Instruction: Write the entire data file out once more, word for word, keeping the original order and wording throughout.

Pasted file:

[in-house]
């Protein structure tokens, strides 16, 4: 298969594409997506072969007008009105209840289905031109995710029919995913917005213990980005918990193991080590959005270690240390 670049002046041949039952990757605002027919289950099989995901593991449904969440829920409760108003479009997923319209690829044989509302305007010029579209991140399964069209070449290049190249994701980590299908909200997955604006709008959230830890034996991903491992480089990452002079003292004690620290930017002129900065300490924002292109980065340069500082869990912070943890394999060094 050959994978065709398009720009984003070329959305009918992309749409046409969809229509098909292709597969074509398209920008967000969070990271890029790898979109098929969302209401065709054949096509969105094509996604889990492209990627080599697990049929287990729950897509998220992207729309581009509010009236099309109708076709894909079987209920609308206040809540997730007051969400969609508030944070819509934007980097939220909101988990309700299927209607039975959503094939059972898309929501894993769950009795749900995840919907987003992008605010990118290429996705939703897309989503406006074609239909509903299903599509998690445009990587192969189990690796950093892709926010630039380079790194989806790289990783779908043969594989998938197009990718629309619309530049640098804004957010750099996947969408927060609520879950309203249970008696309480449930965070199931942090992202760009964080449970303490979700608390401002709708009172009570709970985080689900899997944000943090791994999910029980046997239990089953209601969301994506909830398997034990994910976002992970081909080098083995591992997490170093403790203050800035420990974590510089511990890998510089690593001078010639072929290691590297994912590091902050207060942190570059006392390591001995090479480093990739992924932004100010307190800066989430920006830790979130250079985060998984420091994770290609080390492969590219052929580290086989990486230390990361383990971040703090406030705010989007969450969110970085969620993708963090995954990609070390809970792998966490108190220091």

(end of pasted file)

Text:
[in-house]
């Protein structure tokens, strides 16, 4: 298969594409997506072969007008009105209840289905031109995710029919995913917005213990980005918990193991080590959005270690240390 670049002046041949039952990757605002027919289950099989995901593991449904969440829920409760108003479009997923319209690829044989509302305007010029579209991140399964069209070449290049190249994701980590299908909200997955604006709008959230830890034996991903491992480089990452002079003292004690620290930017002129900065300490924002292109980065340069500082869990912070943890394999060094 050959994978065709398009720009984003070329959305009918992309749409046409969809229509098909292709597969074509398209920008967000969070990271890029790898979109098929969302209401065709054949096509969105094509996604889990492209990627080599697990049929287990729950897509998220992207729309581009509010009236099309109708076709894909079987209920609308206040809540997730007051969400969609508030944070819509934007980097939220909101988990309700299927209607039975959503094939059972898309929501894993769950009795749900995840919907987003992008605010990118290429996705939703897309989503406006074609239909509903299903599509998690445009990587192969189990690796950093892709926010630039380079790194989806790289990783779908043969594989998938197009990718629309619309530049640098804004957010750099996947969408927060609520879950309203249970008696309480449930965070199931942090992202760009964080449970303490979700608390401002709708009172009570709970985080689900899997944000943090791994999910029980046997239990089953209601969301994506909830398997034990994910976002992970081909080098083995591992997490170093403790203050800035420990974590510089511990890998510089690593001078010639072929290691590297994912590091902050207060942190570059006392390591001995090479480093990739992924932004100010307190800066989430920006830790979130250079985060998984420091994770290609080390492969590219052929580290086989990486230390990361383990971040703090406030705010989007969450969110970085969620993708963090995954990609070390809970792998966490108190220091």